Business

KPMG accused label kids' schoolbags trawl as 'nuclear option'

Clockwise from left: Jon D'Arcy, Arthur O'Brien, Paul Hollway and Eamonn Donaghy

HM Revenue and Customs bosses investigating suspected tax evasion were "gleeful" ahead of raids on the homes of four former partners at Belfast accountancy firm KPMG, the High Court has heard.

Counsel for the executives claimed there was no justification for taking the "nuclear option" of an intrusive operation that also involved trawling through children's school bags.

Details emerged during a challenge to the legality of the process to obtain warrants to search the accountants homes and offices.

Eamonn Donaghy, Jon D'Arcy, Paul Hollway and Arthur O'Brien claim HMRC misled judges into authorising the raids as part of a criminal probe.

All four men were arrested last November, but have not been charged with any wrongdoing.

At the time KPMG said it was cooperating with the inquiry and had placed them on "administrative leave".

In February the company announced the partners in its Belfast office subject to the HMRC probe had retired.

KPMG stressed the investigation related solely to the executives' personal affairs and was unrelated to the company's business or its clients.

It emerged in court that Revenue concerns involved the formation of a separate business partnership and when it was registered.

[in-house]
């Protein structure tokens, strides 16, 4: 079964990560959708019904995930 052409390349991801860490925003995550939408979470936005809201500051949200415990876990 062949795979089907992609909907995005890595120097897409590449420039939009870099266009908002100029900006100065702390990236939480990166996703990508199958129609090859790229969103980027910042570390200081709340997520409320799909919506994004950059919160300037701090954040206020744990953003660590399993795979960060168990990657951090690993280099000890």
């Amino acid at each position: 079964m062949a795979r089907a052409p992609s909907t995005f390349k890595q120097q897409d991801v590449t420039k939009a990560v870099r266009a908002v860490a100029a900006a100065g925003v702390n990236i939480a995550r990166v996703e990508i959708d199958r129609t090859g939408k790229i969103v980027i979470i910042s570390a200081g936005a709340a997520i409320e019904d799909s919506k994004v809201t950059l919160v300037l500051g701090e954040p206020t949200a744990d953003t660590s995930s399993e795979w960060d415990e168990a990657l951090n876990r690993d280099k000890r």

Loans being issued and written off as bad debt also featured in inquiries.

The four men are now seeking to judicially review the steps taken to search their homes and business premises.

Barrister Barry Macdonald QC acknowledged the decisions to launch a criminal investigation or arrest his clients was not being challenged - although neither action was accepted as reasonable or justified.

"The applicants are making this challenge with their hands tied in relation to the grounds for suspicion, but they completely reject the allegation they were involved in any tax evasion or wrongdoing," he said.

"Even if the suspicion entertained by HMRC is taken at its height, there was no justification for seeking or being granted a warrant to search their homes and offices."

A panel of three judges was told the tax authority should have considered less intrusive steps in an attempt to quell any suspicions.

No attempt was made to put direct questions to the accountants about issues of concern to HMRC.

Instead, it allegedly saw the case as a chance to detain four high-profile men.

"They were (motivated) by an improper collateral purpose... on the night before the warrants were executed senior (HMRC) managers were gleefully exchanging emails to the effect that this had the makings of a great story for them," Mr Macdonald contended.

He claimed judges who granted the warrants were given misleading information about the extent of the four accountants' co-operation with inquiries.

Mr Macdonald also questioned the timing of the raids, which coincided with the British Chancellor's announcement of a crackdown on tax evasion in his Autumn statement.

The case continues

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